I stepped into my old bedroom. It hung in an awkward stillness, paralyzed in time, like a skeleton in a museum. A thin veil of rediscovery rose, along with the dust from days and days of respectful, elaborate neglect.
I pulled back the curtains. I’d hated natural light when I was young, when I lived here, but now my eyes drank it in. I stepped into the bright glow that poured through the window. Raw, like water.
The room appeared different in natural light: Foreign and strange, as if my mind required a dark, vaguely illuminated space to activate a memory. I stepped away from the window.
For all of my difficulty in recalling memories, some I couldn’t sand over. They’d carved their way deep into my mind.
I stepped toward the old dresser, beside my bedside table. My father had given it to me when he’d left, as if to be a strange token of apology. It was only now that I realized I didn’t need an apology from him. I needed one from myself.
I slid open the top dresser drawer and peered inside. It had been left identical to how it was when I last saw it, years ago: socks, shirts, underwear.
The next drawer: athletic shirts and gym shorts.
The next drawer: jeans and an old T-shirt.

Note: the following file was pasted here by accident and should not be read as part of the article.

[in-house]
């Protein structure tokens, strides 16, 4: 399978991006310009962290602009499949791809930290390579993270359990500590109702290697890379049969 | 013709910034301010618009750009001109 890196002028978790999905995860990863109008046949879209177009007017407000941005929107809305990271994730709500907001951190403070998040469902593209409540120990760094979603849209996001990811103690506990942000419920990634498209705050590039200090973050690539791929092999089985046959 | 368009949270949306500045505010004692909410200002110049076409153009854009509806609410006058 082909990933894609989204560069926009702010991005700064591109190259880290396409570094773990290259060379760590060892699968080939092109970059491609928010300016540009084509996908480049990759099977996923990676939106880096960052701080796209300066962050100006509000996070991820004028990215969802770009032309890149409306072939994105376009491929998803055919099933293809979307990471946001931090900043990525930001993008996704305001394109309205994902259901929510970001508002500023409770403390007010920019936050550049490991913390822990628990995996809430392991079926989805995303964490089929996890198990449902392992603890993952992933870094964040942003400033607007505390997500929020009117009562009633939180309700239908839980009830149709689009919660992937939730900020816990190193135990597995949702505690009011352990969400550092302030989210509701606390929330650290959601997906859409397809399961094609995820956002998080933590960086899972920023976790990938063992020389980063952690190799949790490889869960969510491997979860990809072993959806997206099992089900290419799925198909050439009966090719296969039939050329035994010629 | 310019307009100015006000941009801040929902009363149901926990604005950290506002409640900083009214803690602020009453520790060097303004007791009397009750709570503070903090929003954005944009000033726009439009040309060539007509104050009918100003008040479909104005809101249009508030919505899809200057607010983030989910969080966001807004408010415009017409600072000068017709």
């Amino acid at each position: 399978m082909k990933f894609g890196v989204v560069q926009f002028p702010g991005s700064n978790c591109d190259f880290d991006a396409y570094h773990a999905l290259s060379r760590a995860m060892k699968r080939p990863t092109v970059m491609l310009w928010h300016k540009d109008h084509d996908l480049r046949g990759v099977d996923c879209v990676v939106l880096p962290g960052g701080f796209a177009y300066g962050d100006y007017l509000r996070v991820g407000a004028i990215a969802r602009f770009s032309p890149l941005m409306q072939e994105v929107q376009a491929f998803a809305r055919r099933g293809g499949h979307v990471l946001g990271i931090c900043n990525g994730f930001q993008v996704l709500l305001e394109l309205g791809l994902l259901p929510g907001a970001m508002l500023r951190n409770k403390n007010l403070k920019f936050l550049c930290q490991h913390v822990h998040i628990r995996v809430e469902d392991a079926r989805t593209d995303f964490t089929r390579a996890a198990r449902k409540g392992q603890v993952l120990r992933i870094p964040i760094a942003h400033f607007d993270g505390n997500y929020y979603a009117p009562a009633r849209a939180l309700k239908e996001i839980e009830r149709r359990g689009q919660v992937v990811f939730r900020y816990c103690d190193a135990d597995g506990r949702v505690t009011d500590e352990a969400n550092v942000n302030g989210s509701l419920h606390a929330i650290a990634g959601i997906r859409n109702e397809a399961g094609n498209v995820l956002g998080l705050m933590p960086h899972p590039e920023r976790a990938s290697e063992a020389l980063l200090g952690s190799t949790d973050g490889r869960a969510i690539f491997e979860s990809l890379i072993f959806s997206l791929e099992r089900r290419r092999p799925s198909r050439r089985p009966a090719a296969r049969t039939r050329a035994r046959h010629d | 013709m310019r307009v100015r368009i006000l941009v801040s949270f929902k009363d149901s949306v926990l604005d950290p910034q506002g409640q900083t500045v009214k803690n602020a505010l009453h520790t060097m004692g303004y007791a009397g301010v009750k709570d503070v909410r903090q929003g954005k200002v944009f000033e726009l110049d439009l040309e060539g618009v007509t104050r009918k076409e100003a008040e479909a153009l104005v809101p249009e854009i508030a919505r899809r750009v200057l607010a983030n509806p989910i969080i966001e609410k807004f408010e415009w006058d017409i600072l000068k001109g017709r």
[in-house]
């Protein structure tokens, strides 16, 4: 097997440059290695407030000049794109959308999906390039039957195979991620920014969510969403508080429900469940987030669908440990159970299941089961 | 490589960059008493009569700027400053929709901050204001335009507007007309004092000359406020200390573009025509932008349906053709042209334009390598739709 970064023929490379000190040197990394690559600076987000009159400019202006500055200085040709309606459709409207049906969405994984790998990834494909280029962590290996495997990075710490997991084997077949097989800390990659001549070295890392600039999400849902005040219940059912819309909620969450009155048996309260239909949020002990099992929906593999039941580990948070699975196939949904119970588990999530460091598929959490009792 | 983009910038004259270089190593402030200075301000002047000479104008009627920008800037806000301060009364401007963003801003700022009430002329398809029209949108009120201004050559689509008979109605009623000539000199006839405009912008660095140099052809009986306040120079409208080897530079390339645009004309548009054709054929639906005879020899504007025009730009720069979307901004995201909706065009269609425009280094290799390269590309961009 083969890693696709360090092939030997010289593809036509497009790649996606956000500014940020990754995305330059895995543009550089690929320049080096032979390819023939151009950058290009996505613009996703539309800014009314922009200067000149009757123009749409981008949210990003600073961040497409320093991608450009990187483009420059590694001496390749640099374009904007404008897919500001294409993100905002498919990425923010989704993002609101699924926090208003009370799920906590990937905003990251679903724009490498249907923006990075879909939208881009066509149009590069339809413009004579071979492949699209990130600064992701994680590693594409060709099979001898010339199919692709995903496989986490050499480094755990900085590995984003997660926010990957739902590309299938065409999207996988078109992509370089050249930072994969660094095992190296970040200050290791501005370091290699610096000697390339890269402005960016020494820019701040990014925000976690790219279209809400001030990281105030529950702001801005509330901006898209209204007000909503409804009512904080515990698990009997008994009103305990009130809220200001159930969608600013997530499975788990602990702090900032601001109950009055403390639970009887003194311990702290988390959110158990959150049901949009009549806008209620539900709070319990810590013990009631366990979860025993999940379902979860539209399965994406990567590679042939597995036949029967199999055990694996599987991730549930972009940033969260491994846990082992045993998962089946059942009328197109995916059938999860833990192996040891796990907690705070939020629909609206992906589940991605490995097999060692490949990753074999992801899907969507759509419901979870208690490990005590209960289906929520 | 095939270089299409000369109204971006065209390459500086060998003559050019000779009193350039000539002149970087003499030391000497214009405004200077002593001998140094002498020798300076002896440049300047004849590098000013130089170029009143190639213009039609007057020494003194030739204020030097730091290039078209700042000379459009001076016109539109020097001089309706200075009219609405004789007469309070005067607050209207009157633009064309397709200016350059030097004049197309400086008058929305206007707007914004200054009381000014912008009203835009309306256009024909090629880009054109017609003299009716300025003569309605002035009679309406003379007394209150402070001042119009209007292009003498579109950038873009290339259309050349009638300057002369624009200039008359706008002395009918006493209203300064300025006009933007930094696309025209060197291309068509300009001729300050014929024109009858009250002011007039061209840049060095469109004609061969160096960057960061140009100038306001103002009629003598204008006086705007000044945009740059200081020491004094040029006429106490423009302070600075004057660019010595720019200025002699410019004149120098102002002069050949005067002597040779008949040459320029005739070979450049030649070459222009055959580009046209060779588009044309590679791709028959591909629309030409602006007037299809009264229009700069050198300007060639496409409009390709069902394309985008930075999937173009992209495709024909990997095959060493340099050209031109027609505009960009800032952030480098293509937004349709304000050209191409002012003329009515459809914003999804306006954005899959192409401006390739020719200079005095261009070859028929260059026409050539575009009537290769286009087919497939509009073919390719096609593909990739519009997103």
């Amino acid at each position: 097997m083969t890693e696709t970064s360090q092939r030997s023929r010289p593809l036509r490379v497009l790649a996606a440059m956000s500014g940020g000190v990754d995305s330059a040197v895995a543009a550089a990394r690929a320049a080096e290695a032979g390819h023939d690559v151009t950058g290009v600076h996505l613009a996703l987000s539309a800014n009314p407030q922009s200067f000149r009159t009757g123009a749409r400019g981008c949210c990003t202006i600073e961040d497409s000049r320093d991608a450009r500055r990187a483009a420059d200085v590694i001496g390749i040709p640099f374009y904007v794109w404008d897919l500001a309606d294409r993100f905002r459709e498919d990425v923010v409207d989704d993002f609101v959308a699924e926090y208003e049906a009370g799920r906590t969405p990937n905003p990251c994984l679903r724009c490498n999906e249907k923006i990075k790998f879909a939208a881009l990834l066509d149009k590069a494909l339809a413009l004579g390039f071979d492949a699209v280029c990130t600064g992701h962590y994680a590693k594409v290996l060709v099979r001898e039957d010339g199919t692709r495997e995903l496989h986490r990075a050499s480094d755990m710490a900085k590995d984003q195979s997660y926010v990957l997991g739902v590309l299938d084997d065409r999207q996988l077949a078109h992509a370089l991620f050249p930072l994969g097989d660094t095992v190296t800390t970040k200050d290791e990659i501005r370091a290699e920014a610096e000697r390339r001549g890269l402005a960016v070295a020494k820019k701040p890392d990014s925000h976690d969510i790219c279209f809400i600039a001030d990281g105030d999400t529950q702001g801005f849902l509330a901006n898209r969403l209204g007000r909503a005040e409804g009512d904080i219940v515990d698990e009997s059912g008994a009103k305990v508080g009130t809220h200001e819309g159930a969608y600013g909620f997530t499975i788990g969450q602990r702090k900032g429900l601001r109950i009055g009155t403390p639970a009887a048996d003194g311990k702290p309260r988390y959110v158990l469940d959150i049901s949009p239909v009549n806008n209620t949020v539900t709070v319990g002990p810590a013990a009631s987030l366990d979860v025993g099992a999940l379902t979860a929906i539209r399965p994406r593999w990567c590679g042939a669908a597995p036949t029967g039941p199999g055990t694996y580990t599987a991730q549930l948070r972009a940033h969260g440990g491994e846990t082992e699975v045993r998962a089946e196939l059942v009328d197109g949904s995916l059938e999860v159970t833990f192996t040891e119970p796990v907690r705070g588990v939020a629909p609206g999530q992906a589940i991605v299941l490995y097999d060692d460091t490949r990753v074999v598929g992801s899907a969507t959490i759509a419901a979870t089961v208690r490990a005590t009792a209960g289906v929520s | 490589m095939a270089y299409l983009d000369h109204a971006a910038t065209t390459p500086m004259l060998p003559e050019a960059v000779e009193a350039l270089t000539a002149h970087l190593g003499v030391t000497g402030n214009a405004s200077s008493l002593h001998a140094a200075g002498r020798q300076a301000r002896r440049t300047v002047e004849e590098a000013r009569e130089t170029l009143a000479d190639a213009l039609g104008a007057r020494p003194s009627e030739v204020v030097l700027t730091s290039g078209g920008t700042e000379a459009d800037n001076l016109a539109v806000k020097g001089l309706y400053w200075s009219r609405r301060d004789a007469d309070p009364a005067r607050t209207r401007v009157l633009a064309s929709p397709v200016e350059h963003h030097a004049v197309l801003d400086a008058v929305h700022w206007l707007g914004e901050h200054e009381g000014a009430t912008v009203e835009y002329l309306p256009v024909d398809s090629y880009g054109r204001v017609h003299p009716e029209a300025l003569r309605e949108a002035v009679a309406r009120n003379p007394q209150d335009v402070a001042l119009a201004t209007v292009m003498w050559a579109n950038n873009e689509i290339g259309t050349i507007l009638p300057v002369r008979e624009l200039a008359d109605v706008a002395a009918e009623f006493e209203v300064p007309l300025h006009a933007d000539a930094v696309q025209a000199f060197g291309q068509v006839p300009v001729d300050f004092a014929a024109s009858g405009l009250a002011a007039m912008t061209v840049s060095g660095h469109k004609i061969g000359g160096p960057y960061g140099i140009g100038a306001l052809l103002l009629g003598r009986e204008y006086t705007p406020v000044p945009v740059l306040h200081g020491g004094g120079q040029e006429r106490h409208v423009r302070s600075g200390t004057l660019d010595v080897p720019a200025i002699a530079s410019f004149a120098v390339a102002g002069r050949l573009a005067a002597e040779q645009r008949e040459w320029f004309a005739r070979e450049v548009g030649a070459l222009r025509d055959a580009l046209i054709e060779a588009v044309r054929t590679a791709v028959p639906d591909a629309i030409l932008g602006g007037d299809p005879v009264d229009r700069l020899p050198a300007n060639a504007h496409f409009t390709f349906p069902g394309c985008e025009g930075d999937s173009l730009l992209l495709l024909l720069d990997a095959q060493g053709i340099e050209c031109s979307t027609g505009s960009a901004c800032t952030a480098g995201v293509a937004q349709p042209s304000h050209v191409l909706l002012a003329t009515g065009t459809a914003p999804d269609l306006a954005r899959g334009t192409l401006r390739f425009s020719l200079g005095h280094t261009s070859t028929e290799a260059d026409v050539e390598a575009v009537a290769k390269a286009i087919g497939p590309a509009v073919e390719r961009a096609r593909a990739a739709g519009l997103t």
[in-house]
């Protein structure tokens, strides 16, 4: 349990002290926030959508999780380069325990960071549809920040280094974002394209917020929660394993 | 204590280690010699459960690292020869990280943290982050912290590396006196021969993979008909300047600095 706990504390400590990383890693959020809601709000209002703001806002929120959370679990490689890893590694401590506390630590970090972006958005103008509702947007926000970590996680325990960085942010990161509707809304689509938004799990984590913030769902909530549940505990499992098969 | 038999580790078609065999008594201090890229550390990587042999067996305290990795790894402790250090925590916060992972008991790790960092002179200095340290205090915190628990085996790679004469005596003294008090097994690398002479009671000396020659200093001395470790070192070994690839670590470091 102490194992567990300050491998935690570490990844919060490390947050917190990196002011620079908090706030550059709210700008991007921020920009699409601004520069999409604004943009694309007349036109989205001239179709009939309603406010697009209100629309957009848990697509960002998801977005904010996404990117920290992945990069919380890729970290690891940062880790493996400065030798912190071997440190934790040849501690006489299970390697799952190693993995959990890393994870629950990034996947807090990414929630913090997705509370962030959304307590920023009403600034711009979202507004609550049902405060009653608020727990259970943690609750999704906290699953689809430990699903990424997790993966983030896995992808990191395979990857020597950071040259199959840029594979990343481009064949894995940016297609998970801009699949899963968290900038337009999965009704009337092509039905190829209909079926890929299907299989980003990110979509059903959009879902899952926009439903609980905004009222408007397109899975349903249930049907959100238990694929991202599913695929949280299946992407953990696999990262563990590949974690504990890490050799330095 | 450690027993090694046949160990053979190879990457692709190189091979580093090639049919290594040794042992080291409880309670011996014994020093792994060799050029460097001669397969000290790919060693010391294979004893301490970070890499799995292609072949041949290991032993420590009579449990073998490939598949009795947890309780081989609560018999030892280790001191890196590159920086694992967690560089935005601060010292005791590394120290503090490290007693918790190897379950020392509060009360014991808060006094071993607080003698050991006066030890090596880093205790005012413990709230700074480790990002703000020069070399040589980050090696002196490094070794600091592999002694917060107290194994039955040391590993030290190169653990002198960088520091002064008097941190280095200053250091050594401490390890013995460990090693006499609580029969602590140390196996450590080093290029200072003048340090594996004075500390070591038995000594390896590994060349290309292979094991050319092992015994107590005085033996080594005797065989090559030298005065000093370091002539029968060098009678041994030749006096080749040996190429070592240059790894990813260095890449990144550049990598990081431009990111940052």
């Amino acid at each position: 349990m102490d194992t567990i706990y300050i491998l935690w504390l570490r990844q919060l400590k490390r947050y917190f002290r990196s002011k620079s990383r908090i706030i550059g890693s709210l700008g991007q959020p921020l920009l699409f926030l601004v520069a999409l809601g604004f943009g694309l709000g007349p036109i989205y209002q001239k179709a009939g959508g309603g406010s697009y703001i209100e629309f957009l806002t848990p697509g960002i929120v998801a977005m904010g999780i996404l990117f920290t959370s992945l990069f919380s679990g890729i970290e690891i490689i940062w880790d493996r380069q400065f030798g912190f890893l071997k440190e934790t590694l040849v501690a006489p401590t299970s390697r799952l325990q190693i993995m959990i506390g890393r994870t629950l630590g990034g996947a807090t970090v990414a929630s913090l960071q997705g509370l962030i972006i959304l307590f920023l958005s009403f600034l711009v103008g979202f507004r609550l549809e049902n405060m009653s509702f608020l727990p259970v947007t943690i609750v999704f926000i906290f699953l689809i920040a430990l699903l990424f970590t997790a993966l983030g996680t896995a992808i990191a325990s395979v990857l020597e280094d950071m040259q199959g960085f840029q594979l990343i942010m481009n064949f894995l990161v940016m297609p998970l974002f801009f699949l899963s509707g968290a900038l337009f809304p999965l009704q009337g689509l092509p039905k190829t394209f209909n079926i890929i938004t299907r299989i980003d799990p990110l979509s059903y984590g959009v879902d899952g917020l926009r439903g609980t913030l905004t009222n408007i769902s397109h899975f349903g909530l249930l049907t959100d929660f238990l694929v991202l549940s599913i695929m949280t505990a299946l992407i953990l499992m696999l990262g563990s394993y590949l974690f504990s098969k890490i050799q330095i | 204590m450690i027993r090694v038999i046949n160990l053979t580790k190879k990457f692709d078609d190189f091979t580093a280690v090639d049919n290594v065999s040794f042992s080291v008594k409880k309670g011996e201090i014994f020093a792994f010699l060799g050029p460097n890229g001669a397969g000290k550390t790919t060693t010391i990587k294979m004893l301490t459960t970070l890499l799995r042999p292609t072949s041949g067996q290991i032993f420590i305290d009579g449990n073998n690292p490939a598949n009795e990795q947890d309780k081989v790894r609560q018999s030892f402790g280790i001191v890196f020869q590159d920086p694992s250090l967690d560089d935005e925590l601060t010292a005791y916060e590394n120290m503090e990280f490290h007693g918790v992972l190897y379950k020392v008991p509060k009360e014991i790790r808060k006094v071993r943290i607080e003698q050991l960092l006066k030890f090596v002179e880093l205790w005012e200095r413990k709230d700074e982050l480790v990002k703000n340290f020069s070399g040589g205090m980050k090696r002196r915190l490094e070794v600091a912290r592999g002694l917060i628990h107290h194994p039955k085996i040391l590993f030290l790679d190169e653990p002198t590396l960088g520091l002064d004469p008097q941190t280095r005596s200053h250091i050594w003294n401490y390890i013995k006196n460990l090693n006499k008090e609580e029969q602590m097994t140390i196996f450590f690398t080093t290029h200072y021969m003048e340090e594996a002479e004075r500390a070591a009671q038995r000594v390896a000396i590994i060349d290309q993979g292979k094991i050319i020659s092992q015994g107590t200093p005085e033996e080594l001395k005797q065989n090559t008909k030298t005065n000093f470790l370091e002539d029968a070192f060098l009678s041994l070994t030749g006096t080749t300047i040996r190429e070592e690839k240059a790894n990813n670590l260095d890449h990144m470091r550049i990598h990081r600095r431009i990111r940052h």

The bottom drawer. I hesitated, then opened it. My memory drew sharper and sharper until it sliced into my reminiscence like the one thing that wasn’t there.
The bottom drawer had always held them, hidden away in the back portion of the cheap chipboard drawer. They whispered to me, begging:
“Use me. You can do it. I know you can, you can.”
I took a deep breath. I touched the corner in the drawer where I’d last seen them: the vile, bitter razor blades.
Everything rushed back to my mind, and my heartbeat swung the paralyzed silence around in the room, until it was no longer like a skeleton in a museum, but like a violent rage performed by an angry mob.
When I was young, the razor blade cut through my mind like the sun through the sky. I tried, every day, to ignore it, and shield my eyes from the blinding light. Finally, I gave up, and stared right into it.
I’d stolen the razor blades from my father. I took them into that room, that dark, stale room, and hid them in the bottom drawer, telling myself I’d never use them. They were there, just in case, I told myself. Just in case.
Finally, I opened the curtains, and let the complete authenticity of the sky’s illumination melt the razor blade’s rasp. Five years later, I returned, to see what still remained. The same curtains, the same rug, the same picture on the same damn wall. My father’s dresser was still there, even though he wasn’t.
I stood from kneeling at the bottom drawer.
The razor blades were long gone.